Every day, people are throwing away tons of single-use cups, containers and other plastic “stuff.” Among the worst forms of plastic pollution is polystyrene foam (the stuff most of us call Styrofoam), which never fully degrades. Nothing we use for a few minutes should be allowed to pollute our oceans and rivers and threaten wildlife for centuries.
The people who take action to clean up and protect our rivers, lakes and streams need all the help they can get. Since 2014, our Clean Water Network has connected these local heroes with each other, uniting more than 250 local and regional watershed groups around the country so they can be more effective champions for clean water.
A report by Environment America Research & Policy Center
Written by Rob Sargent and Bret Fanshaw, Environment America Research & Policy Center and Abi Bradford and Jonathan Sundby, Frontier Group DOWNLOAD THE REPORT
Thanks in part to our research and action, the nation’s first offshore wind farm is now in operation, three miles off the Rhode Island coast. But it’s just the beginning.
Developing the wind areas already approved off the Atlantic Coast could power 6 million homes. But, unlocking more of offshore wind power’s potential depends in large part on America’s Atlantic Seaboard states and their governors.
Medical experts estimate that more than 24 million American kids will lose IQ points due to lead exposure. Our research finds many of these kids will be exposed to lead in their schools’ drinking water. That’s why we’re working to Get the Lead Out.
Decades ago, some people thought polluted rivers and streams were the price we had to pay for progress. That’s not a world we have to live in anymore. Nor is it the future our children deserve. Yet President Trump and his allies in Congress are pushing for changes that would turn back the clock to when environmental protection was an afterthought — not the foundation for a better quality of life and a brighter future.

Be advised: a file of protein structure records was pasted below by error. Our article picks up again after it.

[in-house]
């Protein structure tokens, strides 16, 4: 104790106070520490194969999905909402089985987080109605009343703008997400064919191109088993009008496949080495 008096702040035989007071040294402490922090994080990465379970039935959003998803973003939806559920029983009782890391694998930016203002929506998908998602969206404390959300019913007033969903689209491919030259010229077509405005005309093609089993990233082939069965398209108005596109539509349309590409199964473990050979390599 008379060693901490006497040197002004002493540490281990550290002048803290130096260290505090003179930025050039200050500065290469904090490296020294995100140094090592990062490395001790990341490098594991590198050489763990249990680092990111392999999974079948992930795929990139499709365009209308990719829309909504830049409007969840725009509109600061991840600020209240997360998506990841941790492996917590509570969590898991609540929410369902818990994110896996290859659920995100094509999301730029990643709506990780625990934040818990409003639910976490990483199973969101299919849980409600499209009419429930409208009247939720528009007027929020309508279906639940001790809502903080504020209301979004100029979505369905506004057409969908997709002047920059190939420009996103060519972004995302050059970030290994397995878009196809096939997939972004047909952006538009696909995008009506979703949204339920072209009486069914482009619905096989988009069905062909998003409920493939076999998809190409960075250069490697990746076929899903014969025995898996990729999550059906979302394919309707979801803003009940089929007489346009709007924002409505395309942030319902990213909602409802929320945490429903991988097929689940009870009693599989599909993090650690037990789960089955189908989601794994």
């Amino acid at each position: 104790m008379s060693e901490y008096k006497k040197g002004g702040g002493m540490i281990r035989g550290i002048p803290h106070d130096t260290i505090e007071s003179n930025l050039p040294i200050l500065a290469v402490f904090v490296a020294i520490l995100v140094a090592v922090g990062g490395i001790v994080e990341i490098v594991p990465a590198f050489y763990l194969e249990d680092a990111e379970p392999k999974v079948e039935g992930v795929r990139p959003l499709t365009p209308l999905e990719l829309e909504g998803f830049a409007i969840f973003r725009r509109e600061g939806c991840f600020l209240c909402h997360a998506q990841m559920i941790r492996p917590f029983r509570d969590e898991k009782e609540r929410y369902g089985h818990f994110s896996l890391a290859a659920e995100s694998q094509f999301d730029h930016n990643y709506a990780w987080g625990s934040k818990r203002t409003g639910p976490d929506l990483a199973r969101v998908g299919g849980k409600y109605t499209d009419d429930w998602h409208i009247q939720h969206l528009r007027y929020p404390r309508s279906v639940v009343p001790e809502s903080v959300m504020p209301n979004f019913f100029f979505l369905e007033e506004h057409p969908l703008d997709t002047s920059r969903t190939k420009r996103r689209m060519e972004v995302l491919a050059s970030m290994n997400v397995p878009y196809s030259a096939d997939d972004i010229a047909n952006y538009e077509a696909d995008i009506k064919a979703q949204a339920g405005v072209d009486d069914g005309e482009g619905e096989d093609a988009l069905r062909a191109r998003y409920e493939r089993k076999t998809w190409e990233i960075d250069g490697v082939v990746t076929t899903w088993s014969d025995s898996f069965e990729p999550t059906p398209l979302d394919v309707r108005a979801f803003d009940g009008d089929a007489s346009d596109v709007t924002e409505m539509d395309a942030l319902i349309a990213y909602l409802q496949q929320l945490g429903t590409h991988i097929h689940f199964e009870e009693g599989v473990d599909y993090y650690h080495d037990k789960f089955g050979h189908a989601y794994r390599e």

From the redwood forest to the Gulf Stream waters, America is a beautiful country. Since Teddy Roosevelt, 15 presidents have protected some of our most special places as national monuments. Yet President Trump wants to erase protections for many of them. We’re doing all we can to protect and preserve these places.
We all want a safe, healthy future for our children and grandchildren. That’s why we need to do all we can on global warming. Yet President Trump wants to dismantle protections that limit global warming pollution from power plants, cars and trucks, and other sources. We’re working to defend and strengthen climate protections.
In a greener, healthier world, we would conserve more, use the energy we have more wisely and efficiently, and rely only on sources of energy that are clean, renewable and tread lightly on the planet.
The question is, what concrete steps can we take to move closer to the world we want to live in? And given the current administration’s myopic preference for older, dirtier energy sources, where can we realistically take those steps right now?